Close  

WATCH: Footage of rare ‘seven-armed’ octopus caught by scientists

/ 07:11 PM April 05, 2017

The marine animal octopus is perhaps best known  for the eight functioning tentacles attached to its body.

ADVERTISEMENT

But one elusive species, the seven-armed octopus Haliphron atlanticus, was finally caught on tape by marine biologists from the Monterey Bay Aquarium Research Institute (MBARI) in Moss Landing, California, USA.

As seen in a clip uploaded on YouTube recently, the mysterious cephalopod—which is rarely documented alive by scientists—is snacking on a jellyfish.

“It looked as though Haliphron had not only made a meal of the jelly, but was hanging onto it, perhaps for defense or for help in catching prey,” the aquarium’s YouTube description said.

Furthermore, the aquarium also revealed that it’s only the third time in 27 years that the ambiguous creature was sighted.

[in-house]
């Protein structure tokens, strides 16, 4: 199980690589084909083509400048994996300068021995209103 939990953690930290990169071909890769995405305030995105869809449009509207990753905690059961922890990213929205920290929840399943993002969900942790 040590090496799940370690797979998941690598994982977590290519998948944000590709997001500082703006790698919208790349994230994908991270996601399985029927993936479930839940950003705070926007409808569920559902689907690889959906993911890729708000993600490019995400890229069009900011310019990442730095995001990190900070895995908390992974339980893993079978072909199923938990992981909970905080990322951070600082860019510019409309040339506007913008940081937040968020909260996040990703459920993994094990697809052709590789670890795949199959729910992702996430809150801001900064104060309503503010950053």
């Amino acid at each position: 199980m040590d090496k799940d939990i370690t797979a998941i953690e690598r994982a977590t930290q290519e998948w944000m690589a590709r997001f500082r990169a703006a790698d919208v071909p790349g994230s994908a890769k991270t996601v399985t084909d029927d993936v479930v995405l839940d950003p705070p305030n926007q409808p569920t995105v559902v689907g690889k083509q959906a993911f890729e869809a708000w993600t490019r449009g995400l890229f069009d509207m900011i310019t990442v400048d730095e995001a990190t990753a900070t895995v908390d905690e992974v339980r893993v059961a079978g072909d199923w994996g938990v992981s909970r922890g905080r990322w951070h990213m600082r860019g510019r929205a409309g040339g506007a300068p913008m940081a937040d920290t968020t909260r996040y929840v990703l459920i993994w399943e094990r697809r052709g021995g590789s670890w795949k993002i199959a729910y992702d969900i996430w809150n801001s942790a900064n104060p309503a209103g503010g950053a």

“This species is rarely seen alive, and most  of what is known about it came from specimens caught in trawl nets,” the group said.

The “septipus” is one of the two largest-known species of octopus,  and could grow to as long as 12 feet. In reality, the animal actually has eight arms, but one is coiled in a sac beneath the right eye and is easily overlooked by the naked eye.  Khristian Ibarrola /ra

RELATED STORY:

WATCH: Extremely rare ‘ghost shark’ first time caught on cam

ADVERTISEMENT
TOPICS: 7-armed octopus, Haliphron atlanticu, Monterey Bay Aquarium Research Institute, Youtube
LATEST STORIES
MOST READ
Don't miss out on the latest news and information.
View comments

Subscribe to INQUIRER PLUS to get access to The Philippine Daily Inquirer & other 70+ titles, share up to 5 gadgets, listen to the news, download as early as 4am & share articles on social media. Call 896 6000.

For feedback, complaints, or inquiries, contact us.


© Copyright 1997-2019 INQUIRER.net | All Rights Reserved

We use cookies to ensure you get the best experience on our website. By continuing, you are agreeing to our use of cookies. To find out more, please click this link.